During the long summer holiday it is inevitable that children will lose some of the learning they
acquired over the course of the previous year at school, and they will get out of the habit of
studying. This doesn’t have to be the case though. While it is important for students to have a
relaxing and enjoyable break from school there are certain activities that can be built into the daily
routine to ensure students don’t become too rusty over the summer. Here we suggest 5 ways to
help prevent loss of learning over the summer holidays:
Reading should be an important part of a child’s daily routine during the summer holidays. Time
should be set aside each day for children to read by themselves, or with an adult if they require help.
If it is done at the same time each day, such as for an hour after lunch or after the evening meal,
children will know what to expect. Teachers will be able to advise parents on suitable books for their
child’s reading level. Regular trips to the local library will ensure there is always fresh reading matter
to hand and a librarian can help with book selection if necessary.
Just as with reading, maths can be incorporated into the daily summer holiday routine too. If
children get into the habit of solving a few maths problems each day they won’t lose the maths skills
they’ve built up over the year. In the morning, such as after breakfast, might be a good time to work
on a couple of maths problems, so those who don’t enjoy maths aren’t dreading it all day. Parents
shouldn’t allow children to dwell on them or get too stressed about them. Again, teachers should
advise parents on where the student is struggling and these areas can be focused on over the course
of the summer, in a fun way if possible so the child can see the enjoyment in maths.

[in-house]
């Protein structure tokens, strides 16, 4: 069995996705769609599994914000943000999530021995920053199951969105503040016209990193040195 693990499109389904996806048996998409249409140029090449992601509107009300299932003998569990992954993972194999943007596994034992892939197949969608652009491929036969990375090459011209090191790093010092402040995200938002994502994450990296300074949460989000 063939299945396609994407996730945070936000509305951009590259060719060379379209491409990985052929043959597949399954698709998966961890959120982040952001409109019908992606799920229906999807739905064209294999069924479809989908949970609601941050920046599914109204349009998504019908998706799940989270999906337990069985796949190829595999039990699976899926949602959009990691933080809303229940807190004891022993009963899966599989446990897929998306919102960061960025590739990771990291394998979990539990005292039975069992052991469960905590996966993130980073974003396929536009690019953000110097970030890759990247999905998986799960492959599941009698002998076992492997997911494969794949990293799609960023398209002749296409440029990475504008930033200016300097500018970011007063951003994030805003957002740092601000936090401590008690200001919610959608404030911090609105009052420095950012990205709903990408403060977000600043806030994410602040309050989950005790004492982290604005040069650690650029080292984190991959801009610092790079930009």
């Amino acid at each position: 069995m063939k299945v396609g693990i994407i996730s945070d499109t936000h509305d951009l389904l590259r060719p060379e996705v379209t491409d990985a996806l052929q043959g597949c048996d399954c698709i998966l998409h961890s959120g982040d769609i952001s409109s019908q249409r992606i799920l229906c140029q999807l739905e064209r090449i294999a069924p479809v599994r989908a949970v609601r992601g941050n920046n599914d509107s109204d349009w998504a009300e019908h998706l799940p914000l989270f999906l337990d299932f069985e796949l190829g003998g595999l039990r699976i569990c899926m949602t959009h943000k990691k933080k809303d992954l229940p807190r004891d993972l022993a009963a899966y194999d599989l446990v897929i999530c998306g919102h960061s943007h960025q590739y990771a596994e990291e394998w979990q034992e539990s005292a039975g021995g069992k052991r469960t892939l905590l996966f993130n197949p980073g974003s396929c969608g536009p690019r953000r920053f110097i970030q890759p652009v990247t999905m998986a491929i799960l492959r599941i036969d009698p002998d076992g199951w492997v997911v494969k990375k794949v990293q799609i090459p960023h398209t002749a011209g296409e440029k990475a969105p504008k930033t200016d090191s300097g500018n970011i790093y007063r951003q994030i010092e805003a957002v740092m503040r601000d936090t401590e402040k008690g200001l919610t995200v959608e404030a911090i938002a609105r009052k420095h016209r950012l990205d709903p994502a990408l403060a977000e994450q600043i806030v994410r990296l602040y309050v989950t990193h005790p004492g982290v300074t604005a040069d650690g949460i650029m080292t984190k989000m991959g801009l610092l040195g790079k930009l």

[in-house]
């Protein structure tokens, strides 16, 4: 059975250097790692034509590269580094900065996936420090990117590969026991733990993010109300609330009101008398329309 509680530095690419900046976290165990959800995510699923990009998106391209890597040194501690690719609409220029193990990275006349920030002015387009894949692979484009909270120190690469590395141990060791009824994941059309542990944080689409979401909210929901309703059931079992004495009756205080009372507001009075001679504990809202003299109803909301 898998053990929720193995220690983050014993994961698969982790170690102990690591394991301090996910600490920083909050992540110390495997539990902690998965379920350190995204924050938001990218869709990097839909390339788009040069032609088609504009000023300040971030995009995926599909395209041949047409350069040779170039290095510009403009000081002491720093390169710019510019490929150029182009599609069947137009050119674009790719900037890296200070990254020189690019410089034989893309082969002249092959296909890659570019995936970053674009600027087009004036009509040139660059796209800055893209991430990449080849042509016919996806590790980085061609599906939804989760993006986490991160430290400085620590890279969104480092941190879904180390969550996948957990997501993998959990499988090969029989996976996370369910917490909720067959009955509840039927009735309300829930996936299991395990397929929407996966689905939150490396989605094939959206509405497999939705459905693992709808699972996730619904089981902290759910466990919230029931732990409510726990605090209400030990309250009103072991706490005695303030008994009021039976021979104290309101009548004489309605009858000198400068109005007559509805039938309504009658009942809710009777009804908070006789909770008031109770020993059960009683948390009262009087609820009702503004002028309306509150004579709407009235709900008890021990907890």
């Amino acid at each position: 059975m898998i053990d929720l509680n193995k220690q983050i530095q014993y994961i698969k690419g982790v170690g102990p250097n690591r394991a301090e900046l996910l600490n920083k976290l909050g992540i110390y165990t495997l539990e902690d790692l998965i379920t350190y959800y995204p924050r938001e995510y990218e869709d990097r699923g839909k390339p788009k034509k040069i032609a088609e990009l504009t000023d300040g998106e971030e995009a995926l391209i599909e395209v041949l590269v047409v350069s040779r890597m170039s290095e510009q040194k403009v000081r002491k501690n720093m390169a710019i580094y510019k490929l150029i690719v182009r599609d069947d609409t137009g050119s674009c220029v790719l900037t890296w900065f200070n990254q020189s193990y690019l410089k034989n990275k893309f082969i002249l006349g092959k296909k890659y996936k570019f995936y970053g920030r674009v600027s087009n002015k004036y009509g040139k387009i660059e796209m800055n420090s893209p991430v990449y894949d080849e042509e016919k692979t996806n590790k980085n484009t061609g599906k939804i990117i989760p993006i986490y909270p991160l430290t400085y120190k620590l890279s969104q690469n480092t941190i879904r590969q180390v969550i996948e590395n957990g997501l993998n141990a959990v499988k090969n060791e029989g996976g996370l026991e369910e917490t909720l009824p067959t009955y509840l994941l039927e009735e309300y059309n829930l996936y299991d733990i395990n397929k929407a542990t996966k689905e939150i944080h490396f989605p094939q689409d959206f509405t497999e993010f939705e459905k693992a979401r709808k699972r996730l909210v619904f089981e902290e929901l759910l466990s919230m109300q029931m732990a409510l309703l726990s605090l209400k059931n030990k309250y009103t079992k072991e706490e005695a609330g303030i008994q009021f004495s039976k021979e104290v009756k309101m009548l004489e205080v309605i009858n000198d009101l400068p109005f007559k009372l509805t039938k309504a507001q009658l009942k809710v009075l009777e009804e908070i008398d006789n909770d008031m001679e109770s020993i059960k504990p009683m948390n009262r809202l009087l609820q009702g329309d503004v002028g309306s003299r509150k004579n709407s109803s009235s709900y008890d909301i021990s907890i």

Creative Writing Time
The summer holidays are a great time to work on a child’s writing skills. Holidays and day trips
provide great subject matter for children to write about. A trip to a museum, for example, can fuel a
child’s imagination and provide inspiration for numerous creative writing projects. Writing a short
paragraph a day, or a paragraph a week, depending on the age and writing level of the child, should
be achievable. Parents can allow children a certain amount of freedom when it comes to subject
matter and style of writing, to allow them as much creative input as possible. Good projects for the
summer would be writing a diary of a holiday, creating a magazine or writing a story.
Identify a Child’s Needs
Teachers are well aware of the areas of weakness of particular students. Parents should liaise with
their children’s teachers before the end of term to identify which subjects should be focused on
during the summer holidays. Their end of year report will also highlight areas for improvement. By
concentrating on these during the holidays a child can start the autumn term feeling more confident
and capable, and they may even have caught up with their peers to some extent. At the very least
they will not have fallen behind any further.
Use a Private Tutor
To really ensure a child keeps up the momentum with their learning parents could consider hiring a
private tutor. The summer holidays are a good time for private tuition as it allows the previous year’s
learning to be consolidated and it enables students to prepare for the autumn term, whether they
have exams to focus on or they need to catch up with their peers before term starts. A private tutor
is able to target learning around those areas of weakness. Fleet Tutors have a large network of
experienced tutors across the UK who are available to work with students over the summer holidays.
Whether a student needs help preparing for an exam, such as the 11+, or simply needs to gain
confidence and skills in a particular subject Fleet Tutors will find the right tutor to ensure a
Rob from Literacy Shed